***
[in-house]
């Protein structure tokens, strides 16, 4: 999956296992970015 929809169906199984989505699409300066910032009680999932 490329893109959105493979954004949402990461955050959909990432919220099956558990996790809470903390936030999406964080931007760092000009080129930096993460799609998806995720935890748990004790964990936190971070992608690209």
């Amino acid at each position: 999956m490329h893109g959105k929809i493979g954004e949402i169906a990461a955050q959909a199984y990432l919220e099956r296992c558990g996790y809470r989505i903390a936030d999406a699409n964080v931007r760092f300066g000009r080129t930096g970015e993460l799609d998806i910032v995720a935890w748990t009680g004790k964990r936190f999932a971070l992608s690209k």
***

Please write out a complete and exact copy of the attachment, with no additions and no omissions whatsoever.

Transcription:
[in-house]
């Protein structure tokens, strides 16, 4: 999956296992970015 929809169906199984989505699409300066910032009680999932 490329893109959105493979954004949402990461955050959909990432919220099956558990996790809470903390936030999406964080931007760092000009080129930096993460799609998806995720935890748990004790964990936190971070992608690209």
């Amino acid at each position: 999956m490329h893109g959105k929809i493979g954004e949402i169906a990461a955050q959909a199984y990432l919220e099956r296992c558990g996790y809470r989505i903390a936030d999406a699409n964080v931007r760092f300066g000009r080129t930096g970015e993460l799609d998806i910032v995720a935890w748990t009680g004790k964990r936190f999932a971070l992608s690209k």